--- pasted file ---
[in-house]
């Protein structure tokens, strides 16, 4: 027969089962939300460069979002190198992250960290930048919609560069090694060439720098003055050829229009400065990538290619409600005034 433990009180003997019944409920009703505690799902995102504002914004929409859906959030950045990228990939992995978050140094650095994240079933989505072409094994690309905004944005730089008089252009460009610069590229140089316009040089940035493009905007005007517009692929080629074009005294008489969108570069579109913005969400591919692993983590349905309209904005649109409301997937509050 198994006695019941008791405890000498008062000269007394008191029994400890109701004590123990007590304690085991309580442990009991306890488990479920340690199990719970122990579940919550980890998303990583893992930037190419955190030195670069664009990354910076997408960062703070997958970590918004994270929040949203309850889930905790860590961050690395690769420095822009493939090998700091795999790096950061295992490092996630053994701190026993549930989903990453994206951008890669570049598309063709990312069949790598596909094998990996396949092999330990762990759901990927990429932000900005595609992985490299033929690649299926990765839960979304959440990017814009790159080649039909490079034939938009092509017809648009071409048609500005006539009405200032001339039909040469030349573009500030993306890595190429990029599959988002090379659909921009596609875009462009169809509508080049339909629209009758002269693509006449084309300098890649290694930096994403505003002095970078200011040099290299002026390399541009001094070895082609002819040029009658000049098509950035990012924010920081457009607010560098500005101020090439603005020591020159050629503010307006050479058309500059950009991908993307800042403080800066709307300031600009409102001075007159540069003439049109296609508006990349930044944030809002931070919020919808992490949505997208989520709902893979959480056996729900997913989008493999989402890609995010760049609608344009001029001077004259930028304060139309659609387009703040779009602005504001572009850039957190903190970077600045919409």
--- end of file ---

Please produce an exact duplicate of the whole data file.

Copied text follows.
[in-house]
């Protein structure tokens, strides 16, 4: 027969089962939300460069979002190198992250960290930048919609560069090694060439720098003055050829229009400065990538290619409600005034 433990009180003997019944409920009703505690799902995102504002914004929409859906959030950045990228990939992995978050140094650095994240079933989505072409094994690309905004944005730089008089252009460009610069590229140089316009040089940035493009905007005007517009692929080629074009005294008489969108570069579109913005969400591919692993983590349905309209904005649109409301997937509050 198994006695019941008791405890000498008062000269007394008191029994400890109701004590123990007590304690085991309580442990009991306890488990479920340690199990719970122990579940919550980890998303990583893992930037190419955190030195670069664009990354910076997408960062703070997958970590918004994270929040949203309850889930905790860590961050690395690769420095822009493939090998700091795999790096950061295992490092996630053994701190026993549930989903990453994206951008890669570049598309063709990312069949790598596909094998990996396949092999330990762990759901990927990429932000900005595609992985490299033929690649299926990765839960979304959440990017814009790159080649039909490079034939938009092509017809648009071409048609500005006539009405200032001339039909040469030349573009500030993306890595190429990029599959988002090379659909921009596609875009462009169809509508080049339909629209009758002269693509006449084309300098890649290694930096994403505003002095970078200011040099290299002026390399541009001094070895082609002819040029009658000049098509950035990012924010920081457009607010560098500005101020090439603005020591020159050629503010307006050479058309500059950009991908993307800042403080800066709307300031600009409102001075007159540069003439049109296609508006990349930044944030809002931070919020919808992490949505997208989520709902893979959480056996729900997913989008493999989402890609995010760049609608344009001029001077004259930028304060139309659609387009703040779009602005504001572009850039957190903190970077600045919409």